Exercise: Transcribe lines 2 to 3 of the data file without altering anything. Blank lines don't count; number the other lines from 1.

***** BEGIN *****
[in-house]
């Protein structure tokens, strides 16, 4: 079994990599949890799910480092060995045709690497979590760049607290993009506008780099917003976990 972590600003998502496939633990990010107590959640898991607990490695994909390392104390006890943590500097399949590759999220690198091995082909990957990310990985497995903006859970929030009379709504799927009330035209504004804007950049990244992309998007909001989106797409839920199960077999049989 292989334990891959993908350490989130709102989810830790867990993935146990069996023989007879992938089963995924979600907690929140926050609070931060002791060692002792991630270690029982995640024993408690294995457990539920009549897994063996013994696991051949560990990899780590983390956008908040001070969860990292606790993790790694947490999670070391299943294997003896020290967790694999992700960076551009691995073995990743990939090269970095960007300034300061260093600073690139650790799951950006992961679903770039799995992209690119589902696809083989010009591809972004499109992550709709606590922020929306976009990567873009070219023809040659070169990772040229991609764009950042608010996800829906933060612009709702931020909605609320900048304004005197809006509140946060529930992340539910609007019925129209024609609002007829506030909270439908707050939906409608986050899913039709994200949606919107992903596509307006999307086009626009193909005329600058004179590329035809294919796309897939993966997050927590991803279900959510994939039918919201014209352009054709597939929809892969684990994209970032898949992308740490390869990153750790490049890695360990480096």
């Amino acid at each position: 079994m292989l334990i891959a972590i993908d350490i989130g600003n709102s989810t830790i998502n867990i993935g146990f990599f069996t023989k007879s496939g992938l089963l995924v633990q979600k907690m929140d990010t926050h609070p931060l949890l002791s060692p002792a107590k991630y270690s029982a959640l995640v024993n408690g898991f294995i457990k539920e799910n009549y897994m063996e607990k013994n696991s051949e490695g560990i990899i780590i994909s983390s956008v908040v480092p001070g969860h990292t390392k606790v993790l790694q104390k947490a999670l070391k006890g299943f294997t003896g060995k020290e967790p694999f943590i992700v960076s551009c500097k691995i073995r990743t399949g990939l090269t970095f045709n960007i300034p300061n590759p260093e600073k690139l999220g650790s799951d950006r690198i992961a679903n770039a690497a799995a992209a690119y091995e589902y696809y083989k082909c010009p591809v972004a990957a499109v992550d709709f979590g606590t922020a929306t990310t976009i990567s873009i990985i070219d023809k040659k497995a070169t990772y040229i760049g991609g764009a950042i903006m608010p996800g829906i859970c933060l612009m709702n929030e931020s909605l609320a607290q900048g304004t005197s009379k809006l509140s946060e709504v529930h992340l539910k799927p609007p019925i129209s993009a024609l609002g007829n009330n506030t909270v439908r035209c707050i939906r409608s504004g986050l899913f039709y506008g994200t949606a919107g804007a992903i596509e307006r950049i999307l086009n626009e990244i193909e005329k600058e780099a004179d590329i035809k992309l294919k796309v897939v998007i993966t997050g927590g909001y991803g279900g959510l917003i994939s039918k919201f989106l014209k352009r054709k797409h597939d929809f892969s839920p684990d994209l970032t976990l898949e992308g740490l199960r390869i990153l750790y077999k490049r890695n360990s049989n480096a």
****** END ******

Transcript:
């Protein structure tokens, strides 16, 4: 079994990599949890799910480092060995045709690497979590760049607290993009506008780099917003976990 972590600003998502496939633990990010107590959640898991607990490695994909390392104390006890943590500097399949590759999220690198091995082909990957990310990985497995903006859970929030009379709504799927009330035209504004804007950049990244992309998007909001989106797409839920199960077999049989 292989334990891959993908350490989130709102989810830790867990993935146990069996023989007879992938089963995924979600907690929140926050609070931060002791060692002792991630270690029982995640024993408690294995457990539920009549897994063996013994696991051949560990990899780590983390956008908040001070969860990292606790993790790694947490999670070391299943294997003896020290967790694999992700960076551009691995073995990743990939090269970095960007300034300061260093600073690139650790799951950006992961679903770039799995992209690119589902696809083989010009591809972004499109992550709709606590922020929306976009990567873009070219023809040659070169990772040229991609764009950042608010996800829906933060612009709702931020909605609320900048304004005197809006509140946060529930992340539910609007019925129209024609609002007829506030909270439908707050939906409608986050899913039709994200949606919107992903596509307006999307086009626009193909005329600058004179590329035809294919796309897939993966997050927590991803279900959510994939039918919201014209352009054709597939929809892969684990994209970032898949992308740490390869990153750790490049890695360990480096």
């Amino acid at each position: 079994m292989l334990i891959a972590i993908d350490i989130g600003n709102s989810t830790i998502n867990i993935g146990f990599f069996t023989k007879s496939g992938l089963l995924v633990q979600k907690m929140d990010t926050h609070p931060l949890l002791s060692p002792a107590k991630y270690s029982a959640l995640v024993n408690g898991f294995i457990k539920e799910n009549y897994m063996e607990k013994n696991s051949e490695g560990i990899i780590i994909s983390s956008v908040v480092p001070g969860h990292t390392k606790v993790l790694q104390k947490a999670l070391k006890g299943f294997t003896g060995k020290e967790p694999f943590i992700v960076s551009c500097k691995i073995r990743t399949g990939l090269t970095f045709n960007i300034p300061n590759p260093e600073k690139l999220g650790s799951d950006r690198i992961a679903n770039a690497a799995a992209a690119y091995e589902y696809y083989k082909c010009p591809v972004a990957a499109v992550d709709f979590g606590t922020a929306t990310t976009i990567s873009i990985i070219d023809k040659k497995a070169t990772y040229i760049g991609g764009a950042i903006m608010p996800g829906i859970c933060l612009m709702n929030e931020s909605l609320a607290q900048g304004t005197s009379k809006l509140s946060e709504v529930h992340l539910k799927p609007p019925i129209s993009a024609l609002g007829n009330n506030t909270v439908r035209c707050i939906r409608s504004g986050l899913f039709y506008g994200t949606a919107g804007a992903i596509e307006r950049i999307l086009n626009e990244i193909e005329k600058e780099a004179d590329i035809k992309l294919k796309v897939v998007i993966t997050g927590g909001y991803g279900g959510l917003i994939s039918k919201f989106l014209k352009r054709k797409h597939d929809f892969s839920p684990d994209l970032t976990l898949e992308g740490l199960r390869i990153l750790y077999k490049r890695n360990s049989n480096a």